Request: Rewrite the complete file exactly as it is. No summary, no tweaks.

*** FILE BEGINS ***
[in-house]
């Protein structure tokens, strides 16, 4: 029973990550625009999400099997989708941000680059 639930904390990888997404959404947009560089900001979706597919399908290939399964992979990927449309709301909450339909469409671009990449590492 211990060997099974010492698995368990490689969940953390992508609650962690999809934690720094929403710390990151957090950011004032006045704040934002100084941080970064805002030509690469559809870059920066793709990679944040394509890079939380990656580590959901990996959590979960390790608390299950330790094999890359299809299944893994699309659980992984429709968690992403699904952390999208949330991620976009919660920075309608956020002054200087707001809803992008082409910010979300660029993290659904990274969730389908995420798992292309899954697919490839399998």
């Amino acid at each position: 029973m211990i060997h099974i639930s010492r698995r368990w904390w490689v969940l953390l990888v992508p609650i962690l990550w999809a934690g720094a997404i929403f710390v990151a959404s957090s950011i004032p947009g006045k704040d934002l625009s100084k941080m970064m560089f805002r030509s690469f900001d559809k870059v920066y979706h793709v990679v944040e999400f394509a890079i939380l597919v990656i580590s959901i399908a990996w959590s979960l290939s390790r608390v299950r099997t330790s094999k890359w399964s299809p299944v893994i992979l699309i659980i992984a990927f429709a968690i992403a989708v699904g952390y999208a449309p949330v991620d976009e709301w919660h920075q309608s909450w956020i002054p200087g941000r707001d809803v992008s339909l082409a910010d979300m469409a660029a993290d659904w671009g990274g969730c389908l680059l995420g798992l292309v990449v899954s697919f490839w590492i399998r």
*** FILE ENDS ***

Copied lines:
[in-house]
């Protein structure tokens, strides 16, 4: 029973990550625009999400099997989708941000680059 639930904390990888997404959404947009560089900001979706597919399908290939399964992979990927449309709301909450339909469409671009990449590492 211990060997099974010492698995368990490689969940953390992508609650962690999809934690720094929403710390990151957090950011004032006045704040934002100084941080970064805002030509690469559809870059920066793709990679944040394509890079939380990656580590959901990996959590979960390790608390299950330790094999890359299809299944893994699309659980992984429709968690992403699904952390999208949330991620976009919660920075309608956020002054200087707001809803992008082409910010979300660029993290659904990274969730389908995420798992292309899954697919490839399998």
């Amino acid at each position: 029973m211990i060997h099974i639930s010492r698995r368990w904390w490689v969940l953390l990888v992508p609650i962690l990550w999809a934690g720094a997404i929403f710390v990151a959404s957090s950011i004032p947009g006045k704040d934002l625009s100084k941080m970064m560089f805002r030509s690469f900001d559809k870059v920066y979706h793709v990679v944040e999400f394509a890079i939380l597919v990656i580590s959901i399908a990996w959590s979960l290939s390790r608390v299950r099997t330790s094999k890359w399964s299809p299944v893994i992979l699309i659980i992984a990927f429709a968690i992403a989708v699904g952390y999208a449309p949330v991620d976009e709301w919660h920075q309608s909450w956020i002054p200087g941000r707001d809803v992008s339909l082409a910010d979300m469409a660029a993290d659904w671009g990274g969730c389908l680059l995420g798992l292309v990449v899954s697919f490839w590492i399998r």